A while back, meaning a few years ago, I decided to see how the work was proceeding and whether or not things were coming out as planned so I actually inked a few small sections and took some quick prints off of it hoping to encourage myself to continue. I’m showing some of them here in this article along with a couple of shots of the big brown block itself.

To make matters worse, I started another picture in 2011 that still isn’t finished. It seems to be going the way of “The Garden”. It’s named “The Conqueror Worm” after my favorite Poe poem. At least with this one I’ve started printing and pasting up. It got interrupted when I worked on my Mocha Dick book and I have never gotten back to it.

Well, if my “Garden” never fulfills its destiny… at least I got a story out of it.

We need your support for (and! Notice that we run no advertising! We depend entirely upon the generosity of our readers to sustain the site. Please visit and make a contribution. You are much appreciated!

Read many more of Randy’s cartooning memories:

Happy Times in the Morgue

I was the Green Canary

Born in a Volcano

When I was a Famous Chinese Watercolorist

My Most Unusual Art Job

A Duck Goes Into a Grocery Store

A Day With Jonathan Winters and Carol Burnett

Illustrating the Sea

Why I Started Drawing

The Fastest Illustrator in the World!

Me and the GhostBusters

The Bohemian Bohemian

Take it Off … Take it ALL Off!

I Eat Standing Up

The Funniest Cartoon I’ve Ever Seen

The Beatles had a Few Good Tunes

Andy Warhol Meets King Kong

Jacques and the Cowboy

The Gray Lady (The New York Times)

The BIG Eye

Historic Max’s

The Real Moby Dick

The Norman Conquests

Man’s Achievements in an Ever Expanding Universe

How to Murder Your Wife

I Yam What I Yam

The Smallest Cartoon Characters in the World

Chicken Gutz

Brought to You in Living Black and White

The Hooker and the Rabbit

Art School Days in the Whorehouse

The Card Trick that Caused a Divorce

The Mysterious Mr. Quist

Monty Python Comes to Town

Riding the Rails

The Pyramid of Success

The Day I Chased the Bus

The Other Ol’ Blue Eyes

8th Grade and Harold von Schmidt

Rembrandt of the Skies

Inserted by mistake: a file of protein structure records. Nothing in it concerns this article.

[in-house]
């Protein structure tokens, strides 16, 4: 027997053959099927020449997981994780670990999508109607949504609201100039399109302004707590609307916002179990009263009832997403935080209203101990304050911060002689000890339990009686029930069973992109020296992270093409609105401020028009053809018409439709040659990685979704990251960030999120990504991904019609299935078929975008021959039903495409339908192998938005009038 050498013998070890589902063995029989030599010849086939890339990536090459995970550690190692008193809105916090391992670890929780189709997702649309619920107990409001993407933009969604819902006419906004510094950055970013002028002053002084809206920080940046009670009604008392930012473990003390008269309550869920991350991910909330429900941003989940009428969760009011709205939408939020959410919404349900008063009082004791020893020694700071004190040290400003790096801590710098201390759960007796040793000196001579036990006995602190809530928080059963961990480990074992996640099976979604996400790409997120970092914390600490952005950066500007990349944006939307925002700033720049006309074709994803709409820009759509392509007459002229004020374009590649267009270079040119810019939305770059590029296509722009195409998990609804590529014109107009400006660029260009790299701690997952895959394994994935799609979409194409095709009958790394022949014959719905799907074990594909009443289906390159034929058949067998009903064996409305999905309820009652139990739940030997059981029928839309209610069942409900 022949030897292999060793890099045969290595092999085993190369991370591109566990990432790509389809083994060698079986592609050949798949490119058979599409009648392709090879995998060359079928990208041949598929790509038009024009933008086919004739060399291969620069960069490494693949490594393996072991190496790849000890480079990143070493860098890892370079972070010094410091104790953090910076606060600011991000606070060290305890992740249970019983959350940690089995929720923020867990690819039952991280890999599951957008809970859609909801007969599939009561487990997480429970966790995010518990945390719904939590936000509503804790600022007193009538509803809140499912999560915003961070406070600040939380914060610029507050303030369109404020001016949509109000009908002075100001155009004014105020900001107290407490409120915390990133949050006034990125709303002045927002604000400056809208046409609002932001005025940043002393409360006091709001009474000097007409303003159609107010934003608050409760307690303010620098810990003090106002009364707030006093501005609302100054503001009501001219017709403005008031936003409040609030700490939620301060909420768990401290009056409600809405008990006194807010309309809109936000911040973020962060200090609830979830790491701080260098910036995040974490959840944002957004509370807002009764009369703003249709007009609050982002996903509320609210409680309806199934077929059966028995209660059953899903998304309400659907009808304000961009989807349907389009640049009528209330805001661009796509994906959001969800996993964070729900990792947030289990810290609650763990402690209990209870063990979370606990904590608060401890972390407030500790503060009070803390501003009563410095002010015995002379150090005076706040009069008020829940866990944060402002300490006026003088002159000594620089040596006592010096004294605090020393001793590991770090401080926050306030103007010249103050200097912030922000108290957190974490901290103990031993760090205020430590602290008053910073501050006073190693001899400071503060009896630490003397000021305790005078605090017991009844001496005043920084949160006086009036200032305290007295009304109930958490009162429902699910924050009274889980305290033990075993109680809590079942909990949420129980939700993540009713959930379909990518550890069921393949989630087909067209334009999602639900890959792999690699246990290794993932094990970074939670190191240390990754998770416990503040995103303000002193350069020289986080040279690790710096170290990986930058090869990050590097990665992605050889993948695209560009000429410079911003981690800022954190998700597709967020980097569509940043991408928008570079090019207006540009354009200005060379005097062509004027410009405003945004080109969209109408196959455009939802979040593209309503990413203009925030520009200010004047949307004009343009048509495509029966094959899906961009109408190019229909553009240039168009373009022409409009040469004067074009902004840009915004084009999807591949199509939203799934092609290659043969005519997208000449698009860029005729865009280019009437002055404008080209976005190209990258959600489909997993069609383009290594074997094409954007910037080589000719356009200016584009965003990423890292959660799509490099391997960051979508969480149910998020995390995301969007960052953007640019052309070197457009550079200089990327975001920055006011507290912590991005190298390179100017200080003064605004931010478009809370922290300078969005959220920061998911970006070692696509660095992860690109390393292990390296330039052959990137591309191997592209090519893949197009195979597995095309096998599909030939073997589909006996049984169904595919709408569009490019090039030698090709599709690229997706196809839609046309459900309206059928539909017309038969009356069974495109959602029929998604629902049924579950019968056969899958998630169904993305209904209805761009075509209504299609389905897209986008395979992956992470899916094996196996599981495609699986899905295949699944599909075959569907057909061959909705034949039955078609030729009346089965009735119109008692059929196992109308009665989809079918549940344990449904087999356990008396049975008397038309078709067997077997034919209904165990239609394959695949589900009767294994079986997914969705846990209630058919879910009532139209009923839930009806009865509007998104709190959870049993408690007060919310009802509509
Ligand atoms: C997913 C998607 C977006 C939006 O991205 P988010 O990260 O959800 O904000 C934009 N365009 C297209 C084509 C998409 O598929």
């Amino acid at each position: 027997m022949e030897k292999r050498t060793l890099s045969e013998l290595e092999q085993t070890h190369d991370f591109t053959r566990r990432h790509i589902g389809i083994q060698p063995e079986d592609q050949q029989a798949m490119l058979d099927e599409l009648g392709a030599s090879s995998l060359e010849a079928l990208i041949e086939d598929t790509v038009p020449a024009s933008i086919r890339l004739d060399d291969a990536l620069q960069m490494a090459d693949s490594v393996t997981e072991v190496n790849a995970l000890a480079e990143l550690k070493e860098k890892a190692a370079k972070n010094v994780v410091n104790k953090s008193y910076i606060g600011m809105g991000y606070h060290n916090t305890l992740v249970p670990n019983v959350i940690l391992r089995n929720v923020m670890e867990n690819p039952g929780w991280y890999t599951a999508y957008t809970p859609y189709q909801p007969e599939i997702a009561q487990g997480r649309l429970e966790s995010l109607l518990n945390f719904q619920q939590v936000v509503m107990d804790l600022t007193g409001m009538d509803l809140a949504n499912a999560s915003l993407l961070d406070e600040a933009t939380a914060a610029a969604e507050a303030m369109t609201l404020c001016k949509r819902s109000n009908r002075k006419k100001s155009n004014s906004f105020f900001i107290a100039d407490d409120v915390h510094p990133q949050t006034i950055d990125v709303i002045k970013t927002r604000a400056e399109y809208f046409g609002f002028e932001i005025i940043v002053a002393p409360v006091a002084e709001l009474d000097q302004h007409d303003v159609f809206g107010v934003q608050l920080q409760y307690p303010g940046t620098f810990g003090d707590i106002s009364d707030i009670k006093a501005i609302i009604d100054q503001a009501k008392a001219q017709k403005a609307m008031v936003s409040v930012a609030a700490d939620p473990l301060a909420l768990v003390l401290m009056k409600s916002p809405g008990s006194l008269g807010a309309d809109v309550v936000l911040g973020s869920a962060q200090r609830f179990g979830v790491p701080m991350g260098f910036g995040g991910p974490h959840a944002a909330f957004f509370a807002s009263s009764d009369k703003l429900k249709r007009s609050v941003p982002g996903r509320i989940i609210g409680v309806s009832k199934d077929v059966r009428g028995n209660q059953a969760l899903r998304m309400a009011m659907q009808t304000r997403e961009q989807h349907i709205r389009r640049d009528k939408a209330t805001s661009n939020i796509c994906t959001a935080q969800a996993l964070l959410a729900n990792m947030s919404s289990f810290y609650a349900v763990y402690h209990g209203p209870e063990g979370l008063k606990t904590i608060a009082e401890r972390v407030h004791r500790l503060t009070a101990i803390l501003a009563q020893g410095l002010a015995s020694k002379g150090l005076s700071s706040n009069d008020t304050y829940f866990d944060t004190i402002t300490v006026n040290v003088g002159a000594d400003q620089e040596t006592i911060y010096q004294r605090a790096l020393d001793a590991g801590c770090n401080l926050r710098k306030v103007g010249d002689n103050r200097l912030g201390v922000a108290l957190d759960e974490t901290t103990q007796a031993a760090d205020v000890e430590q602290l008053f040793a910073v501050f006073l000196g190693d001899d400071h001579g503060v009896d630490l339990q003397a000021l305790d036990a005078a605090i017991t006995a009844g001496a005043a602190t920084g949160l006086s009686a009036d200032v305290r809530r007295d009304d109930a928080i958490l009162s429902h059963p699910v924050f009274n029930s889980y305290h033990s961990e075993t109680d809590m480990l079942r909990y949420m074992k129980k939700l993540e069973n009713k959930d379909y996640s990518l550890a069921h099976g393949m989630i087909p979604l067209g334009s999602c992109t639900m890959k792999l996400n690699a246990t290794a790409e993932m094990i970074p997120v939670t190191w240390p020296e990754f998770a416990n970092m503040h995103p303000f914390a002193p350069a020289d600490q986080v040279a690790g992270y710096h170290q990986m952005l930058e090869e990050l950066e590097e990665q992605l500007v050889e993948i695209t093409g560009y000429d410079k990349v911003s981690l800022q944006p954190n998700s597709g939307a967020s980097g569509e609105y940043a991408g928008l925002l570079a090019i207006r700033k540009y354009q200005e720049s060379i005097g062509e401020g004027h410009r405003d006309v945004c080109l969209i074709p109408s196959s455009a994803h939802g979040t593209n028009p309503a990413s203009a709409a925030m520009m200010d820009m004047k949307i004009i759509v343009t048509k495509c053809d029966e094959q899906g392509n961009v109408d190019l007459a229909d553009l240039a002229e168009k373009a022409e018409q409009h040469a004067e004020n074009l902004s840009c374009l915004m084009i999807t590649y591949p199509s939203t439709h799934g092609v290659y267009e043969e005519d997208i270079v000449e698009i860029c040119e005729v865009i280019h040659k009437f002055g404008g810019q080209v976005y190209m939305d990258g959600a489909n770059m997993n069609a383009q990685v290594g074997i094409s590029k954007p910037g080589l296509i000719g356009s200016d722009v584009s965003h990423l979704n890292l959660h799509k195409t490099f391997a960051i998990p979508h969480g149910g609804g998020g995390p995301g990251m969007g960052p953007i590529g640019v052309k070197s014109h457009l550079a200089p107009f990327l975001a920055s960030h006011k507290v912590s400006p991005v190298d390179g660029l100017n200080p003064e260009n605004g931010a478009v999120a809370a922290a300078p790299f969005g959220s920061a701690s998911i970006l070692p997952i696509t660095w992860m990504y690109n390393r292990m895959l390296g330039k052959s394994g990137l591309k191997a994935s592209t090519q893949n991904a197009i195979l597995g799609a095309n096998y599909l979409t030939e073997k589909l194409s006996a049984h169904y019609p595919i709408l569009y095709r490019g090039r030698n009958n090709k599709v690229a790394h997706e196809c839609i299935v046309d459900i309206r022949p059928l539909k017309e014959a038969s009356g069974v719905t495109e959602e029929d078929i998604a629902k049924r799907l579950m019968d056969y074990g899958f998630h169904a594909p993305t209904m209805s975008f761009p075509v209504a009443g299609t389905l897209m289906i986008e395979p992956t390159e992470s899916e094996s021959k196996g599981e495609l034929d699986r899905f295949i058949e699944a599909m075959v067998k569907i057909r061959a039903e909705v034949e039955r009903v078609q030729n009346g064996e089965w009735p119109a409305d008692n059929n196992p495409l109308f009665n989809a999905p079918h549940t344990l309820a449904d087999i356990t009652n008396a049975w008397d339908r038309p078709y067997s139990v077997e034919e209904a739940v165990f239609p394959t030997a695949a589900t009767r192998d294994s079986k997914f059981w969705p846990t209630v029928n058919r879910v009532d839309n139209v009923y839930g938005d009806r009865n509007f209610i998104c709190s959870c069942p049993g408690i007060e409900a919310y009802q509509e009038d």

The Funniest Man I’ve Ever Known

Read “I’m Your Bunny, Wanda –Part One”

Read “I’m Your Bunny, Wanda –Part Two”

Famous Artists Visit the Famous Artists School

Randy Remembers Tomi Ungerer

Randy’s Overnight Parade

The Bullpen

Famous Artists Schools

Dik Browne: Hot Golfer

Randy and the National Lampoon

Randy’s Only Great Idea

A Brief Visit to Outer Space

Enos, Love and Westport

Randy Remembers the NCS

Blog Syndicate

TRUE Crazy Stuff 4!

Here’s a new batch of my old TRUE cartoons. This first one is a self-portrait of younger me, sitting on the toilet, talking on my land-line rotary phone. Looking at the old True cartoons makes me feel young again, until I notice details that make me feel old.






Blog Syndicate

Trump Kryptonite

There is a lot of Kryptonite around – and Kryptonite is deadly to Superman who runs into the stuff all the time – but Kryptonite never actually kills Superman, who just suffers a bit once in a while from the Kryptonite, then he moves on.


Warner Bros. Rejects Superman License Plate Wording

According to his famous comic book origin, Superman was born on the planet Krypton. But in reality, the Man of Steel was created in a Glenville, Ohio bedroom by teenagers Jerry Siegel and Joe Shuster.

Warner Bros. and DC Comics object to the phrase "Ohio: Birthplace of Superman" on a new license plate commemorating the 75th anniversary of the superhero's creation.

To commemorate Superman’s 75th anniversary, Ohio had planned to offer specialty license plates with the famous “S” logo of Superman, along with the phrase “Ohio – Birthplace of Superman.” But plans may be on hold now that DC Comics and Warner Communications object to the wording.

According to the Cleveland Plain Dealer, negotiations between the state government and DC have been amicable, and the state had no issue changing the slogan on the plate. State Rep. Bill Patmon, a Democrat from Cleveland, says the bill to approve the change, once a new slogan is selected, will be voted on in fall and  he expectes no opposition.